7. Put it in the fridge

Blue kitchen with gold hardware, wooden parquet floor and silver fridge freezer

(Image credit: Future PLC)

When decorating with organic materials, you need to be careful. These things go through natural processes, and a pumpkin naturally wants to start decomposing as soon as it's picked. This could spell disaster if you want to use them as decoration, but your fridge could help you with this.

Just as you pop your supermarket vegetables into the fridge when you get home, you should try and do the same with your pumpkins when you can. This will slow down the decomposition process and increase its lifespan by at least a week or so.

However, we understand that keeping your pumpkin in the fridge defeats the purpose of using it as decoration. So, aim to keep your pumpkin in the fridge overnight, and then bring it out when you want to appreciate its beauty all over again. 

8. Choose the right location

two pumpkins decorated with gold paint sitting on a wicker tray beside a woodburning stove

(Image credit: Future/Dan Duchars)

When you decide to add pumpkins to your autumnal or Halloween decor, there’s a high chance that you already have an idea of where you want to put them. You might want to reconsider these options, though.

‘Where you place your pumpkin matters,’ says Ivo. ‘Keeping it out of direct sunlight and avoiding extreme temperatures can add days to its decorative life.’ 

Because of this, it’s to avoid placing pumpkins near radiators and open fireplaces, or on a front porch that offers little-to-no protection from the elements. Instead, opt for covered porches, interior shelves or coffee tables.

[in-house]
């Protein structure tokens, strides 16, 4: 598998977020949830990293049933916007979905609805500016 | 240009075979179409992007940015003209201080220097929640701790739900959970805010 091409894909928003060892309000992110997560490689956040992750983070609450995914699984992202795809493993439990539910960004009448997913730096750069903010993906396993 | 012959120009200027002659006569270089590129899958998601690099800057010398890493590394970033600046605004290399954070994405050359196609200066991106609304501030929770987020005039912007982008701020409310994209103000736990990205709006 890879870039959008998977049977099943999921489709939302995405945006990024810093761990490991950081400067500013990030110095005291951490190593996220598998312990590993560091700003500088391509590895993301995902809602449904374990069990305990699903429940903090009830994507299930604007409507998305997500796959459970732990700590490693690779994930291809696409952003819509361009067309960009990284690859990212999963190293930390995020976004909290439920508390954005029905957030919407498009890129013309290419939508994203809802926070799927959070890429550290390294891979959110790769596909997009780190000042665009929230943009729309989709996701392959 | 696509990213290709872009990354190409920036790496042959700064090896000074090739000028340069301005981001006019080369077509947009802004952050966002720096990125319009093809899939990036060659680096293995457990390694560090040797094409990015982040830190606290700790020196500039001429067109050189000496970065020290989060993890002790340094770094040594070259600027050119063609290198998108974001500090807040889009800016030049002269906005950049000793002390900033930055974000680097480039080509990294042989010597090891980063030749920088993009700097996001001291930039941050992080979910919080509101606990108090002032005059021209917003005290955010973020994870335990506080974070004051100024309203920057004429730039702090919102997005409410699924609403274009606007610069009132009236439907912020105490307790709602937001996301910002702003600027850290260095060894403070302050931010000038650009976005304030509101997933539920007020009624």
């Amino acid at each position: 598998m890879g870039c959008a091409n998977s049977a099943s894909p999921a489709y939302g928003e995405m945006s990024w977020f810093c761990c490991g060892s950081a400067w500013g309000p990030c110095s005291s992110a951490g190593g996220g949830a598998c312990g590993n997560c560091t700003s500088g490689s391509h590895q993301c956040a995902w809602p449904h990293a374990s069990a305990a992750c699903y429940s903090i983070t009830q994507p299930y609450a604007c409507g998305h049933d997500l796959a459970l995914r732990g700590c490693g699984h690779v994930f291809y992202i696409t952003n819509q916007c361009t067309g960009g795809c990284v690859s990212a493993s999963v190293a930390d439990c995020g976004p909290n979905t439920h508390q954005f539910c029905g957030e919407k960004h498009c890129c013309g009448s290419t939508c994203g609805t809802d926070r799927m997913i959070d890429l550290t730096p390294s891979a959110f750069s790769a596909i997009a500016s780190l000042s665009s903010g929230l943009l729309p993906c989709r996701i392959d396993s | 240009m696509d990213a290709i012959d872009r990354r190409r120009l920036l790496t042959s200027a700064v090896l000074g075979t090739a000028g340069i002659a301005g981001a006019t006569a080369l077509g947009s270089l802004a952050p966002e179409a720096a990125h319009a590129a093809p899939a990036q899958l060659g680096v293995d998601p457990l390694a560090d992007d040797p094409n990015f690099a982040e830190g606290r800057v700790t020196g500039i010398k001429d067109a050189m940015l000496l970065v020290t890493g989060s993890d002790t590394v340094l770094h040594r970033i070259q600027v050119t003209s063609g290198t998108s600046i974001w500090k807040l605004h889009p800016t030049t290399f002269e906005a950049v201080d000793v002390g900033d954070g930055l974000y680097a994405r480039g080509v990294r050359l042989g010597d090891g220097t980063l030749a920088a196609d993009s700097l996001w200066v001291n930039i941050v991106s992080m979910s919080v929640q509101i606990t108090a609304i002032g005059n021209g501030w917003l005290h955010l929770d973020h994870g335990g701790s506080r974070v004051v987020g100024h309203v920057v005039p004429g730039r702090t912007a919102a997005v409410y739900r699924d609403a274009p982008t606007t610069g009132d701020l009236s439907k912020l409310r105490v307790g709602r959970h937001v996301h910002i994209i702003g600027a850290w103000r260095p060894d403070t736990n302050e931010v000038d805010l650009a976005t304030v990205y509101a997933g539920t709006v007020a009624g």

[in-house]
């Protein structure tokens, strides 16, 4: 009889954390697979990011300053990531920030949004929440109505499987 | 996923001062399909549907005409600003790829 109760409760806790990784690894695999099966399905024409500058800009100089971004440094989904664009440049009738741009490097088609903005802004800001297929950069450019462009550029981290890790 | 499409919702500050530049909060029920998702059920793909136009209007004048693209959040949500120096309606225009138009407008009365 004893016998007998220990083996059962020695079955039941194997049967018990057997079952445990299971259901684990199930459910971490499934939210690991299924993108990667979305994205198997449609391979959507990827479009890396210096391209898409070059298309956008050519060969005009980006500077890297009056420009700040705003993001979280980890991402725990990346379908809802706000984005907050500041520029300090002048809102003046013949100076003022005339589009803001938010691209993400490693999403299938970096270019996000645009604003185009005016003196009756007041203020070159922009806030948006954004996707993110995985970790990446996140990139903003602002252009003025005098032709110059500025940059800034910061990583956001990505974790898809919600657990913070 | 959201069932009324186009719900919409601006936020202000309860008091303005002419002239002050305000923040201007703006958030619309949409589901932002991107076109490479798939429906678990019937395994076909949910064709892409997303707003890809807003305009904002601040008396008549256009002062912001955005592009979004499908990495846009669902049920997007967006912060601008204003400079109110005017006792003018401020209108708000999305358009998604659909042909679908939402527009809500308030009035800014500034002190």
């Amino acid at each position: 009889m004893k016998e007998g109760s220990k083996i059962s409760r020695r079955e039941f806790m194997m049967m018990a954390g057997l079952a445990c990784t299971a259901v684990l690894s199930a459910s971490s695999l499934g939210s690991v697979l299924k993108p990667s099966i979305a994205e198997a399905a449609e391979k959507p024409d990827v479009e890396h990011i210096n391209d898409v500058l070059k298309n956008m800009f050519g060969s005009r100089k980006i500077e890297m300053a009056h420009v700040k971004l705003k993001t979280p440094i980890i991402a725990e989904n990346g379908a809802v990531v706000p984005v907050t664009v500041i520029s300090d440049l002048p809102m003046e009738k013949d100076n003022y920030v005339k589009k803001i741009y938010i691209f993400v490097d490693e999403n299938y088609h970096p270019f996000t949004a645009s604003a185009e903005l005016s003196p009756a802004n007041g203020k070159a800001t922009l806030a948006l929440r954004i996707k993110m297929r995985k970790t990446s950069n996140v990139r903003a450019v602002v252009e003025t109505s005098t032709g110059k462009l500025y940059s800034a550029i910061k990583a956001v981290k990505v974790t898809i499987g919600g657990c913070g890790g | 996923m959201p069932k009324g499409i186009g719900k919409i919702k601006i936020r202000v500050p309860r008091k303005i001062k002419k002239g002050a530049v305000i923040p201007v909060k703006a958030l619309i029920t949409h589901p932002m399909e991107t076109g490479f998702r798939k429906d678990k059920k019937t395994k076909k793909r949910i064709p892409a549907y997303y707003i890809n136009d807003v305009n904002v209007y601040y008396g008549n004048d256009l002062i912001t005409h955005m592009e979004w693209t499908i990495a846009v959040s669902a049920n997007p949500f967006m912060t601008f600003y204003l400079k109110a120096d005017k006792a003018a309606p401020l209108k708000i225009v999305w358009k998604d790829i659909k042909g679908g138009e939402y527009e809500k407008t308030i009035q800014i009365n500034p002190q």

How do you preserve an uncarved pumpkin?

There are so many ways to preserve an uncarved pumpkin, and most of them revolve around hydration. By keeping an uncarved pumpkin hydrated, you’ll be able to expand its lifespan - sometimes by a few weeks.

The most popular method is to soak your pumpkin in a mixture of water and bleach. But if you’re not fond of bleach, you could also do the same with vinegar, or you could wipe a layer of Vaseline over the pumpkin.

How you place and care for this pumpkin will also help with its preservation. Keep it away from direct heat or harsh weather, and, if possible, keep your pumpkin in the fridge overnight to slow down the decomposition process even more. 

How long will an uncut pumpkin last?

Uncarved pumpkins last so much longer than carved pumpkins, making uncut pumpkins the perfect decorations for autumn. In fact, they should last a few weeks if you take care of them in the meantime. 

However, it’s important to understand that uncut pumpkins won’t last as long if they are exposed to heat, as this will simply speed up the decomposition process. So, make sure you keep them in a cool location where a constant temperature can be guaranteed. 

Lauren Bradbury

Lauren Bradbury is a freelance writer and major homes enthusiast. She graduated with a Bachelor’s degree in English and Creative Writing from the University of Chichester in 2016, before dipping her toe into the world of content writing. After years of agency work, writing everything from real-life stories to holiday round-ups, she decided to take the plunge and become a full-time freelancer in the online magazine world. Since then, she has become a regular contributor for Real Homes and Ideal Home, and become even more obsessed with everything interior and garden related. As a result, she’s in the process of transforming her old Victorian terraced house into an eclectic and modern home that hits visitors with personality as soon as they walk through the door.